2. https://financialservices.royalcommission.gov.au/publications/Documents/features-of-the-australian-financial-planning-industry-paper-6.pdf

Investing in 'Spaceship Voyager'

There are many reason for making an investment, but probably one of the least rational is because it is 'cool' or 'fun' (imho). Doesn't stop me doing it though! So, don't take this as any sort of recommendation, just a 'fun' little investment option I found out about today and thought I'd share.

Spaceship Voyager is an app for your phone that lets you invest in an Australian Index Fund (ASX200) option, or alternatively in a some-what managed Fund (Spaceship Universe) that invests in 100 global companies that have been selected as less prone to disruption (i.e. investments such as Alphabet, rather than Encyclopaedia Brittanica). One thing I do like is that there is no minimum investment amount (investment and automatic savings plan are via direct debit from the bank account you link to) and no fee on the first $5000 you invest. I chose to invest $100 initially, with a monthly addition of $100. So, after four years or so I should reach the $5000 threshold to start paying a fee of 0.10% (for the Universe Fund) on my balance over $5000. If I'd invested in the Australian Index Fund option the fee for amounts over $5000 would have been even lower (0.05%).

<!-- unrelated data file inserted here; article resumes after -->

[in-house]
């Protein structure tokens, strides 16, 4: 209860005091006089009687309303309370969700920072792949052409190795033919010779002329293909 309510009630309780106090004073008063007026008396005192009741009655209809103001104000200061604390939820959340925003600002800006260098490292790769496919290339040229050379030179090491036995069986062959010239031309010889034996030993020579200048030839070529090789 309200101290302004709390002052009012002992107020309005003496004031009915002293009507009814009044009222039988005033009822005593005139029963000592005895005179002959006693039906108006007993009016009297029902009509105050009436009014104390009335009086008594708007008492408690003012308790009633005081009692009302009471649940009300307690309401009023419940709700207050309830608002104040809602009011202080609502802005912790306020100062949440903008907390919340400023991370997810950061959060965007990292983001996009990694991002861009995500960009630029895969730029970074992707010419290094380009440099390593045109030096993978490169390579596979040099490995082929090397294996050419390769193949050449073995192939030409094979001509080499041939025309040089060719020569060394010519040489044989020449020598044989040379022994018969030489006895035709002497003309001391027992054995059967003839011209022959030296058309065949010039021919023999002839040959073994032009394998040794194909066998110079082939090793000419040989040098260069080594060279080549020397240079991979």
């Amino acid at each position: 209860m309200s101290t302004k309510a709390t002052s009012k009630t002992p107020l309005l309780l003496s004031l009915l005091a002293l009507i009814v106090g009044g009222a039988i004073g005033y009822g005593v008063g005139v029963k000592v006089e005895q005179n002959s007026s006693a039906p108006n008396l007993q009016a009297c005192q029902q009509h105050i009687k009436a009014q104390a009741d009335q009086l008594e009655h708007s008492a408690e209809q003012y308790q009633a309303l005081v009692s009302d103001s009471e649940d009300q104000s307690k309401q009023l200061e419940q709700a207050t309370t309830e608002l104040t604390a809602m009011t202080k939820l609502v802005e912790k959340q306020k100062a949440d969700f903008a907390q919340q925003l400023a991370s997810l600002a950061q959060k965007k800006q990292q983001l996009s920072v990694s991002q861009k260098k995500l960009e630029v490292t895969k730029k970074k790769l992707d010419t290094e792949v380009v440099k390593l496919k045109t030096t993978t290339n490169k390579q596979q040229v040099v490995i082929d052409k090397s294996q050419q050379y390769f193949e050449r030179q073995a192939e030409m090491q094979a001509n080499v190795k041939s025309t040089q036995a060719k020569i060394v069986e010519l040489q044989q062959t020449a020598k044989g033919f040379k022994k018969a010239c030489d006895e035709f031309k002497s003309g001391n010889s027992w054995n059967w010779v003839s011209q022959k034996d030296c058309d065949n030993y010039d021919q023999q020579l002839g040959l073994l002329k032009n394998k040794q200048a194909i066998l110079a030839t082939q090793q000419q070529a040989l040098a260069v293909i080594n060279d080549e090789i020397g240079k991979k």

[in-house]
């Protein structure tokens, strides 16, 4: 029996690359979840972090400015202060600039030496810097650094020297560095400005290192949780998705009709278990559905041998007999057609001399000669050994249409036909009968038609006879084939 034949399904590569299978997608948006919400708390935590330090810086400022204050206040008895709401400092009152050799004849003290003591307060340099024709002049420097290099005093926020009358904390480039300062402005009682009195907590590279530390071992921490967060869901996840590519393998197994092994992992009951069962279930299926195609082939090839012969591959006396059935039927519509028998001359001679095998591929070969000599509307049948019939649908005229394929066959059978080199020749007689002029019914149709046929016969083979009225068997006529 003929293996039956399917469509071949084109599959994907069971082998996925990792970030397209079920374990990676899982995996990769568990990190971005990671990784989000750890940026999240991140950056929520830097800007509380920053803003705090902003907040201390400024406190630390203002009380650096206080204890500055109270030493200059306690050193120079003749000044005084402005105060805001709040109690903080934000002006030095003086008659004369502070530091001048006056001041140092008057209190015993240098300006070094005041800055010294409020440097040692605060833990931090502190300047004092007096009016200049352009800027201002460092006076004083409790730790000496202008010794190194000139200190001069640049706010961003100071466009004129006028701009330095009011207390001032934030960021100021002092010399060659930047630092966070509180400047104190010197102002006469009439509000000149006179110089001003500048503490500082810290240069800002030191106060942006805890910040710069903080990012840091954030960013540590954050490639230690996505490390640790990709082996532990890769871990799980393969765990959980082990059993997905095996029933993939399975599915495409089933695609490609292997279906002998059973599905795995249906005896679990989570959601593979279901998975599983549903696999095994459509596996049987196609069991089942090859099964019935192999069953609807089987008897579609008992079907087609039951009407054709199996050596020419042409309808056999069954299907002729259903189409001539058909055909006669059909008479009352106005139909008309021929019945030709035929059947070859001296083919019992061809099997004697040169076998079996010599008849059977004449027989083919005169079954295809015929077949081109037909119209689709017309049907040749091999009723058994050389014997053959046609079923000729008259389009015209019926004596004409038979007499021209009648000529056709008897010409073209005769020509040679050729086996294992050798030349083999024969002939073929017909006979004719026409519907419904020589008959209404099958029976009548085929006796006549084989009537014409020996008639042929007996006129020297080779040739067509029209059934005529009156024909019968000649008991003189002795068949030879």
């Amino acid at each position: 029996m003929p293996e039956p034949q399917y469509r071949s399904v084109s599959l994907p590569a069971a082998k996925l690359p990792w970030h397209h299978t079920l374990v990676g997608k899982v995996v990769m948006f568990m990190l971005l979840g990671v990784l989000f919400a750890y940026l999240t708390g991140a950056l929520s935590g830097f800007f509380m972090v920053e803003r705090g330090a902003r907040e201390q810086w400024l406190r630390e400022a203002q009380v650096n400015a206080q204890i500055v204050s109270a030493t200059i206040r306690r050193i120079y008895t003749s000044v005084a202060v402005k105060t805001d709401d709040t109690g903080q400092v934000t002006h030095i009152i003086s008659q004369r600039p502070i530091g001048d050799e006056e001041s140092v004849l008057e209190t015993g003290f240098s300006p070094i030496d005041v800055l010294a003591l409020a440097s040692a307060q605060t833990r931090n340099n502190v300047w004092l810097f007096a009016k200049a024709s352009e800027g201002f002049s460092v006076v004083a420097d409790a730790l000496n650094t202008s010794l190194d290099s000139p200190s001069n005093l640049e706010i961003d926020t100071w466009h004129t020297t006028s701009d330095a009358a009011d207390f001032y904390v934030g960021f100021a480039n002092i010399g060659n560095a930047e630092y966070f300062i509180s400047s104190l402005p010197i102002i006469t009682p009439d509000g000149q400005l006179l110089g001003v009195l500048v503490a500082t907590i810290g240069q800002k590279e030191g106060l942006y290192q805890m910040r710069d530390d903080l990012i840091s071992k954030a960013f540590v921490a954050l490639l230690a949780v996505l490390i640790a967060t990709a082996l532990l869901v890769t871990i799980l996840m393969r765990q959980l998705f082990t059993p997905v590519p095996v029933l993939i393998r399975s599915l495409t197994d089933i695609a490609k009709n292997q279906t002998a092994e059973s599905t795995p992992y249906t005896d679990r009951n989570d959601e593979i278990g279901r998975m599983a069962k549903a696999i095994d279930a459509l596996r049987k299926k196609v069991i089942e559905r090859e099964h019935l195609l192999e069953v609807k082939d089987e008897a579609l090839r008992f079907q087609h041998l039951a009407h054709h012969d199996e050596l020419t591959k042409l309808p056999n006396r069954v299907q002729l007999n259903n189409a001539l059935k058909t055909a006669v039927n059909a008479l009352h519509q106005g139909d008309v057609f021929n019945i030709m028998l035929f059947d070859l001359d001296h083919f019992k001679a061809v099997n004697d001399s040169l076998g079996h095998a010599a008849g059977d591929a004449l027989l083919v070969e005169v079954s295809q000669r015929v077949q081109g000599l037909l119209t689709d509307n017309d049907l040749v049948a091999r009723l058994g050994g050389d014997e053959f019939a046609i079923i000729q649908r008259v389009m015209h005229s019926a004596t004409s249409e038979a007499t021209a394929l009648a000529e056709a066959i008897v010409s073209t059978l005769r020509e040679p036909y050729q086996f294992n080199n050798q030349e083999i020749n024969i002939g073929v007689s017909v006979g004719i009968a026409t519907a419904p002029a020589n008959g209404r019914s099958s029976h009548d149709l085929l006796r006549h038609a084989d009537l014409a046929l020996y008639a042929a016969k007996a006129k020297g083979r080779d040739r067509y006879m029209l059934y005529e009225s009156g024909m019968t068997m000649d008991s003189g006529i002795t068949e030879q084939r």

They say they invest directly in the companies in the fund, rather than via an ETF, so I have absolutely no idea how this would be possible given the lack of any fees on the first $5000 of each account balance, and the likely small size of this Fund (it only launched in April 2018 as far as I can tell). But I wish them all the best (especially as they now have some of my money!).

On the downside, the PDS states that the parent company doesn't guarantee withdrawals, so if the whole scheme goes 'belly up' you're likely to loose your investment. But I suppose that's the case with many investments - if you want a government guarantee to get your money back you have to invest in a bank savings account.